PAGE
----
On Saturday evening I started off painting some journal pages red, black,and white, with a few flecks of gold ink. I was intending to use some templates to put some dancing figures on to it, but then the colours reminded me of fire and blood,and somehow it changed to a spread about concentration camps. I haven't named them, I think everybody knows those awful names, but I have used pictures of the gates which bore the same message at every camp - *Arbeit macht frei*. *Work sets you free*. This was a terrible, cynical motto, meaning that the people should work themselves to death, when they would be free. The average *stay* in a camp was about 6 months, for those who were young and strong, although some survived much longer in spite of inhuman conditions and hardships. I don't want to go into more details. During my time working at the old people's home here, I got to know many survivors. Some had survived over several years, often being moved from one camp to another. One of the ladies said; *My name is Chaya, and that means life in Hebrew, so I told myself every day that I would survive*. She died at over 90, and one can only admire such an indomitable spirit.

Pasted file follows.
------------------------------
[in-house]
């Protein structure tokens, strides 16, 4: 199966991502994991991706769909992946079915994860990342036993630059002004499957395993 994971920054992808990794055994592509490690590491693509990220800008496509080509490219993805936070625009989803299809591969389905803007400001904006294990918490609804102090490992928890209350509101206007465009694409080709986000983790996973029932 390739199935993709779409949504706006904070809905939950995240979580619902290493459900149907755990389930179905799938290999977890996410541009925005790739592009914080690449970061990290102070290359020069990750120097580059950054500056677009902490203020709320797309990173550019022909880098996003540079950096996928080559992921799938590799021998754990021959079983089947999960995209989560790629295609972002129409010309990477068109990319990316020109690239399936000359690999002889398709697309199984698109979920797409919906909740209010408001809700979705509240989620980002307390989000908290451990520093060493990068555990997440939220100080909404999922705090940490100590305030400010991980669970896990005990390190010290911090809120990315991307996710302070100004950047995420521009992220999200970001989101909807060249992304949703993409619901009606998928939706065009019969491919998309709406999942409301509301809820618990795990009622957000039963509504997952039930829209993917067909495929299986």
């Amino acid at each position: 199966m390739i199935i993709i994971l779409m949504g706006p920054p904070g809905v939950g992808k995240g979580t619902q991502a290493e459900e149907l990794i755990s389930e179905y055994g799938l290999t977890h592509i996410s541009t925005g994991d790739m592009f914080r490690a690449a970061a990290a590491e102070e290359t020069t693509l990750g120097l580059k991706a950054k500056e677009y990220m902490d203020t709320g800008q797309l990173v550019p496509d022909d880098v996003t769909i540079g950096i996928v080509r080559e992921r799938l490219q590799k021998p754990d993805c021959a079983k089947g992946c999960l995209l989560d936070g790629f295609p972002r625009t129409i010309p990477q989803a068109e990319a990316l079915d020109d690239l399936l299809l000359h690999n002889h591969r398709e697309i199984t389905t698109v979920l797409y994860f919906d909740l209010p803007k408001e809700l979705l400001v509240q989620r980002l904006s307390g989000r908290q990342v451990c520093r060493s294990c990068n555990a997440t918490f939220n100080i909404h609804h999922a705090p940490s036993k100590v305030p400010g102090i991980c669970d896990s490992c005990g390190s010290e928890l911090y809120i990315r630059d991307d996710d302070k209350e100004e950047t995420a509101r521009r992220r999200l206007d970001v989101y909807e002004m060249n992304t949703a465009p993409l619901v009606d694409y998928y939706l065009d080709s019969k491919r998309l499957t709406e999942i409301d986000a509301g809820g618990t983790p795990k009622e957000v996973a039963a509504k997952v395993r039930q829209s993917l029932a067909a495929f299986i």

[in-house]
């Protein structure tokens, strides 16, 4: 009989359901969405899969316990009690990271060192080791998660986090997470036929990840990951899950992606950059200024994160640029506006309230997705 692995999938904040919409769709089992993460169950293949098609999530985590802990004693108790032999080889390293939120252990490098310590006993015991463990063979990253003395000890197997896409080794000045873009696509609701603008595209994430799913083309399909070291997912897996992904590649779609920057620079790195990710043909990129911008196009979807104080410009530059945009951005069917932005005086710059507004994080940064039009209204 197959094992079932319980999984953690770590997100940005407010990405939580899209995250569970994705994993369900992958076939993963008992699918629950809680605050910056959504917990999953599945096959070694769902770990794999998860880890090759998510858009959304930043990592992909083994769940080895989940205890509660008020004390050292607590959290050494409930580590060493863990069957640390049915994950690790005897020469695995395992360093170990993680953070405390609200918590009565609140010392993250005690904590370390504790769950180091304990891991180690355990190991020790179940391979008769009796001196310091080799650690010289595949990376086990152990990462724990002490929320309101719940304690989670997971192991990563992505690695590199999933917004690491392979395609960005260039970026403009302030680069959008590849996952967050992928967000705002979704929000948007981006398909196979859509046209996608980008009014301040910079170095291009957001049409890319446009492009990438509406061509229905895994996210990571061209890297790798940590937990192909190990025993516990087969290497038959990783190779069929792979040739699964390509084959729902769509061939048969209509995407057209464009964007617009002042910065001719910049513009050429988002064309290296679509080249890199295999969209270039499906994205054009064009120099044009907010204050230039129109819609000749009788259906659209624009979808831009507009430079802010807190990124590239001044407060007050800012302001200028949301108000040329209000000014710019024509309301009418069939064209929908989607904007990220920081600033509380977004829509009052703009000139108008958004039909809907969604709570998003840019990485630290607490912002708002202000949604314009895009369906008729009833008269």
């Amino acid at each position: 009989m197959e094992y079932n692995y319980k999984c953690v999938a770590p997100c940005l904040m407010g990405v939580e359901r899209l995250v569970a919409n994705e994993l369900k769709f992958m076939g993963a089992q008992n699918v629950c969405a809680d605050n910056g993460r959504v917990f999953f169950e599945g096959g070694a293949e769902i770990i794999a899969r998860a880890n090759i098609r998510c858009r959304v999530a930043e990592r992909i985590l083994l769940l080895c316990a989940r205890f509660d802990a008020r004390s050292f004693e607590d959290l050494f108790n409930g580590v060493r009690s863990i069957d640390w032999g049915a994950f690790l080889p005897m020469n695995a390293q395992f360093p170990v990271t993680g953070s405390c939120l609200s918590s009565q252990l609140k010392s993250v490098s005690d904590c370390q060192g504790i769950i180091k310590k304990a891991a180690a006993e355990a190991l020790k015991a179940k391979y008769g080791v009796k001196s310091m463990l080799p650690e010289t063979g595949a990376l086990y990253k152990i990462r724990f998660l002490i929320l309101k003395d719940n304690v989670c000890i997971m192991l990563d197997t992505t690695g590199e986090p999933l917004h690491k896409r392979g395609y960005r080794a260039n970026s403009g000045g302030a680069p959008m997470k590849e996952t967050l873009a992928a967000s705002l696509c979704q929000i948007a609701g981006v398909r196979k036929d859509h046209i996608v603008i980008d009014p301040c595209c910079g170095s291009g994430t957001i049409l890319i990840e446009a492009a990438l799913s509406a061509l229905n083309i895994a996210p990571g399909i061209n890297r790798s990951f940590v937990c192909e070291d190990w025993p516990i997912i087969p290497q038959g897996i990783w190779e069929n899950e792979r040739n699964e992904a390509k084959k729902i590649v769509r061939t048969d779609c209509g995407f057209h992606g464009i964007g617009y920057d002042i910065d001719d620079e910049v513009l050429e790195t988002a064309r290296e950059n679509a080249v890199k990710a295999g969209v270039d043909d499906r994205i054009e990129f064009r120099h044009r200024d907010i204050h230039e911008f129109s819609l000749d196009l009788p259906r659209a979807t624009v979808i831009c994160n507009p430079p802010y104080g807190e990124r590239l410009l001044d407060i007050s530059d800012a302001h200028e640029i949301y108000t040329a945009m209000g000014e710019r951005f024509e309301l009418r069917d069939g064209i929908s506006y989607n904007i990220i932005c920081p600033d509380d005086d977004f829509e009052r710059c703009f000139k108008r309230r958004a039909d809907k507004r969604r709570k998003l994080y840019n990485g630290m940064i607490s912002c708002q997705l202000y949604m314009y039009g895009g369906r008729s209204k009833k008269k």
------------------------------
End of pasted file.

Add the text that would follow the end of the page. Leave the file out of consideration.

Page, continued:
In my journal spread I have used many photos of children and others who died.Many children, women and older men were killed straightaway, so as not to waste precious time and rations on them. The images are mostly ripped and unclear, which I have done to show that their lives, too, were ripped and destroyed. The picture of the girl on the left hand page shows Ann Frank, who died in Bergen Belsen shortly before the war ended. On the right side I have written a poem from Nelly Sachs, which I am printing completely here, as I know my writing is mostly hard to read.
*O the night of the weeping children!
O the night of the children branded for death!
Sleep may not enter here.
Terrible nursemaids/ Have usurped the place of mothers,
Have tautened their tendons with the false death,
Sow it on to the walls and into the beams—
Everywhere it is hatched in the nests of horror.
Instead of mother's milk, panic suckles those little ones.
Yesterday Mother still drew
Sleep toward them like a white moon,
There was the doll with cheeks derouged by kisses
In one arm,
The stuffed pet, already
Brought to life by love,
In the other—
Now blows the wind of dying,
Blows the shifts over the hair/ That no one will comb again.*
The little spots of gold ink in the pages represent for me light and hope, especially the hope that things like this will never happen again.
Have a good day you all, take care, and thanks for visiting!